We’ve recently had two reports of Discourse sites that were compromised, likely due to weak admin account passwords. So we’d like to document:
what to do when compromise happens
what we can do to better prevent this in the future
In case of compromise, you should always assume that a rogue admin account has downloaded a full copy of the site database / backup.
Thus, you should IMMEDIATELY reset all account passwords using the following command:
./launcher enter app rails r 'User.update_all(password_hash: SecureRandom.hex * 2, auth_token: nil)'
Account Passwords in the Database
Per our security doc, Discourse uses very strong, slow to attack hashes on passwords stored in the database:
Discourse uses the PBKDF2 algorithm to encrypt salted passwords. This algorithm is blessed by NIST. Security experts on the web tend to agree that PBKDF2 is a secure choice.
And the minimum default password length is 10 for users, and 15 for staff (as of April 2016) – so this makes it difficult to brute force reverse the password hashes to get the hash. But that doesn’t prevent users from setting a password of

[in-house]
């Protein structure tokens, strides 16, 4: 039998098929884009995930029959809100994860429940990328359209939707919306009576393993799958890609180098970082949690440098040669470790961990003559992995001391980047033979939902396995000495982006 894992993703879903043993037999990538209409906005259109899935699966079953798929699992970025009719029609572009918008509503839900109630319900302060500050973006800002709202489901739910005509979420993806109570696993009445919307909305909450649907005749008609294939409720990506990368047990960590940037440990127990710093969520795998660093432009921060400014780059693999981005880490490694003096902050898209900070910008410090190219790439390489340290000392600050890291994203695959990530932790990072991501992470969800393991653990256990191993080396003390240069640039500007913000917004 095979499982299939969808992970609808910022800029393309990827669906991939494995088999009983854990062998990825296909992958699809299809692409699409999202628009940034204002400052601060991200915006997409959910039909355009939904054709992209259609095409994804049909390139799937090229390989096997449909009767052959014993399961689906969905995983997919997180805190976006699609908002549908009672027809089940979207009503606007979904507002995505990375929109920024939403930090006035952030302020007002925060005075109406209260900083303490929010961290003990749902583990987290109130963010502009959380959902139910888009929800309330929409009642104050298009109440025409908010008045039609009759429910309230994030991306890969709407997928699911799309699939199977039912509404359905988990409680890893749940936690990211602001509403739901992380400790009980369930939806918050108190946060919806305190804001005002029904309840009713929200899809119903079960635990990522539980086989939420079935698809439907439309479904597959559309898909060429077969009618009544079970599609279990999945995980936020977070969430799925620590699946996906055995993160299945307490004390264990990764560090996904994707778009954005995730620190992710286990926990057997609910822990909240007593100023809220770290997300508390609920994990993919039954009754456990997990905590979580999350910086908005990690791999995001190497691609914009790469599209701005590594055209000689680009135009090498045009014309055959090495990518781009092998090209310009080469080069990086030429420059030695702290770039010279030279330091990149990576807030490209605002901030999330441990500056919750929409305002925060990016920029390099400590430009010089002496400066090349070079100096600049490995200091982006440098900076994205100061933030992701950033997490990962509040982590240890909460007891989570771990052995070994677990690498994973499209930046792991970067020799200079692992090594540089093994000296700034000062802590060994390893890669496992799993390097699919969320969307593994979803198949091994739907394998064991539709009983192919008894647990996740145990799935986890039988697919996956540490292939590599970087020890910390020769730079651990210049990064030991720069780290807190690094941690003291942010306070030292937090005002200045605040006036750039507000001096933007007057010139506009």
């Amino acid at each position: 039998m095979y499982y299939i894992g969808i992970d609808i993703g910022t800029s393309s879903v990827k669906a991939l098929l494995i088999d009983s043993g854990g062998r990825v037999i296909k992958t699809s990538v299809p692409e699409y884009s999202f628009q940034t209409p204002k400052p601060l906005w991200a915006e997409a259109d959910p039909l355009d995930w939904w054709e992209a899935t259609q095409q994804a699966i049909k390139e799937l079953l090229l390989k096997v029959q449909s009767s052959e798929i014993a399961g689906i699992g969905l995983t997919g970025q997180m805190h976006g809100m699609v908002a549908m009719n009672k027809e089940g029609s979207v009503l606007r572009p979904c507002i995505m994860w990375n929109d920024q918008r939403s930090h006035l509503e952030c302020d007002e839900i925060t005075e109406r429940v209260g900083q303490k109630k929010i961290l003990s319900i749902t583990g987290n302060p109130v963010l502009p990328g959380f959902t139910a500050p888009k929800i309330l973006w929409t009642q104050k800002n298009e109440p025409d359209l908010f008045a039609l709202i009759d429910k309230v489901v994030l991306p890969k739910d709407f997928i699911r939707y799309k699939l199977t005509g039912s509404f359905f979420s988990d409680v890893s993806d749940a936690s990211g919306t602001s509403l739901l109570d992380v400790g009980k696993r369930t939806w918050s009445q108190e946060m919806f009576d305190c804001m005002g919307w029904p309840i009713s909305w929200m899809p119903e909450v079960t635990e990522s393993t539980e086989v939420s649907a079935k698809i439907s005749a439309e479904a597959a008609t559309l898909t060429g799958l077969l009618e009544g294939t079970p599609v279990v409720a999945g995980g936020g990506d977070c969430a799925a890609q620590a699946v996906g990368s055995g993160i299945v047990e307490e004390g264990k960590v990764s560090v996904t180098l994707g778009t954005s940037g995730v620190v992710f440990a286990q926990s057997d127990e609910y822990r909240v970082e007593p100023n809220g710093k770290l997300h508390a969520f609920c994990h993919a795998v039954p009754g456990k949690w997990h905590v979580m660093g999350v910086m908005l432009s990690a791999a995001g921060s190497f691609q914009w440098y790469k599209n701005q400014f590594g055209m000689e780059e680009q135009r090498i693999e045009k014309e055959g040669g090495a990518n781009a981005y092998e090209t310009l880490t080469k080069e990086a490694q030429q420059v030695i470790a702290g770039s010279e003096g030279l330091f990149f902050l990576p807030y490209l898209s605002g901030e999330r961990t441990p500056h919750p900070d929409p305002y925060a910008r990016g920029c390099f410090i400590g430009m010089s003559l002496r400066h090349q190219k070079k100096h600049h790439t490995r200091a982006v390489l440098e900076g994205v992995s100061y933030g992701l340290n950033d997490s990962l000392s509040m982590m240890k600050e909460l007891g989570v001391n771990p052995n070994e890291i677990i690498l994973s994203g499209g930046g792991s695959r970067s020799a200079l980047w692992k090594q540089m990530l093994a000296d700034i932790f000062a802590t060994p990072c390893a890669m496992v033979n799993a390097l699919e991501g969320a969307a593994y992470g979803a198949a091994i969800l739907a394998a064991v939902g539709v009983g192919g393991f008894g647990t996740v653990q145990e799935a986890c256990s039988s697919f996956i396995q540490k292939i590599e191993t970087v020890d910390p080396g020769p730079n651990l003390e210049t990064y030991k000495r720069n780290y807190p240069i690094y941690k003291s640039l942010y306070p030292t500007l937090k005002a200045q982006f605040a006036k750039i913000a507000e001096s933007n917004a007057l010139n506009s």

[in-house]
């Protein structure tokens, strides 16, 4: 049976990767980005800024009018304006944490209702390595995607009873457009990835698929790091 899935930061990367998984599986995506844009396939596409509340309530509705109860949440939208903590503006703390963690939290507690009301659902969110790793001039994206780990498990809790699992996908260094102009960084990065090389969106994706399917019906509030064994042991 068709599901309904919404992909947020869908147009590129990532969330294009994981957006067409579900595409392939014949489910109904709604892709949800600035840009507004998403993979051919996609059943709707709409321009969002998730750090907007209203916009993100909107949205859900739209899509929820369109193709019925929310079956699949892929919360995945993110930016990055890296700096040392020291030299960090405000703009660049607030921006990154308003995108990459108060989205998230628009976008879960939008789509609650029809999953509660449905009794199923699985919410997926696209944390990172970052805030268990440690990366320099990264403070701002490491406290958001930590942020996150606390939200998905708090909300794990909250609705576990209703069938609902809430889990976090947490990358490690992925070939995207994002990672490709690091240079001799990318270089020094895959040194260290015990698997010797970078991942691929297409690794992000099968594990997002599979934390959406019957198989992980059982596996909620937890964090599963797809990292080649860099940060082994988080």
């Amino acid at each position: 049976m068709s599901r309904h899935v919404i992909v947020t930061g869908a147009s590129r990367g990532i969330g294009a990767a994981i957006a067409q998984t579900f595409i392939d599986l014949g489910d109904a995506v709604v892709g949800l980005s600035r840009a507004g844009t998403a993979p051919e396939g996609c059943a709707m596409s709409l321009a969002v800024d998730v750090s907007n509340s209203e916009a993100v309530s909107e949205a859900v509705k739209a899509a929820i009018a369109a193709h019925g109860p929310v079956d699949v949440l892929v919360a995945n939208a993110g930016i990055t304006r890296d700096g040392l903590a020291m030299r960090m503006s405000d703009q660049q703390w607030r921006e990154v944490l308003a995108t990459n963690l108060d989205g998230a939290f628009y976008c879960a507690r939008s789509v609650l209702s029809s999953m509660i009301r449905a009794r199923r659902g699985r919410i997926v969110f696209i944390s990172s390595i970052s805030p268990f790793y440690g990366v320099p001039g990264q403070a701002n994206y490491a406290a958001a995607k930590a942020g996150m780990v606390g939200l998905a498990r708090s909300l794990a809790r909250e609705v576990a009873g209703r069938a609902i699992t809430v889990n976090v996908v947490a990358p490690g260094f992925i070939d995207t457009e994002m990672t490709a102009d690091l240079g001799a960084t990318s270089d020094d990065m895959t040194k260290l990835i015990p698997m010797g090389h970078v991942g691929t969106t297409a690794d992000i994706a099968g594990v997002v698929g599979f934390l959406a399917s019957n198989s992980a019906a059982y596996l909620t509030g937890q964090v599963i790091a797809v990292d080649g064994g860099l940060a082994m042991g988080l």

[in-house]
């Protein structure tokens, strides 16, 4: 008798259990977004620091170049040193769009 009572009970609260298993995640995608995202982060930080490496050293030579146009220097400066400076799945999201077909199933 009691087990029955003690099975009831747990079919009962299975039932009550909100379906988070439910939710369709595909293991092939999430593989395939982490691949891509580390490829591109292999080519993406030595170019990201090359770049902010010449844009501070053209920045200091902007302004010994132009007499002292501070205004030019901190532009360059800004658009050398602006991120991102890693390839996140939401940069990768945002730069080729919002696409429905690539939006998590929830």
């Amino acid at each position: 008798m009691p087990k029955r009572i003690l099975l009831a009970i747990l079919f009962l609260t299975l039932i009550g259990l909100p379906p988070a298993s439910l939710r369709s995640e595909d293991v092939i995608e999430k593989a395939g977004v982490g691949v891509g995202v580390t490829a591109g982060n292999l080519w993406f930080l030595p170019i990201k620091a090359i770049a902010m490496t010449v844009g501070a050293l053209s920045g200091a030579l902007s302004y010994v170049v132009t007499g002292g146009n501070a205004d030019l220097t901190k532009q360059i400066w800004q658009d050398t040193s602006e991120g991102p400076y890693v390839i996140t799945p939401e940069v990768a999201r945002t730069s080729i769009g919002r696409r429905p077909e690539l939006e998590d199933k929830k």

monkey1 or something else that is trivial to reverse, even with a strong hash.
Emails in the Database
The attacker can see all email addresses for all users on your site. This is normally privileged info that even moderators have to click a button to reveal.
Message Content in the Database
Since the attacker has a copy of the database, they can see all information stored in all posts.
If you have external passwords or account info relayed in your replies, private or public, you should change those passwords immediately.
If you have sensitive information in your replies, private or public, be aware that the attacker can see that information.
I’ll continue to update this topic as we think about this more, and @sam will reply with recommended steps to take if this happens to you (putting up a site banner, logging out all users, forcing password reset for all users, etc)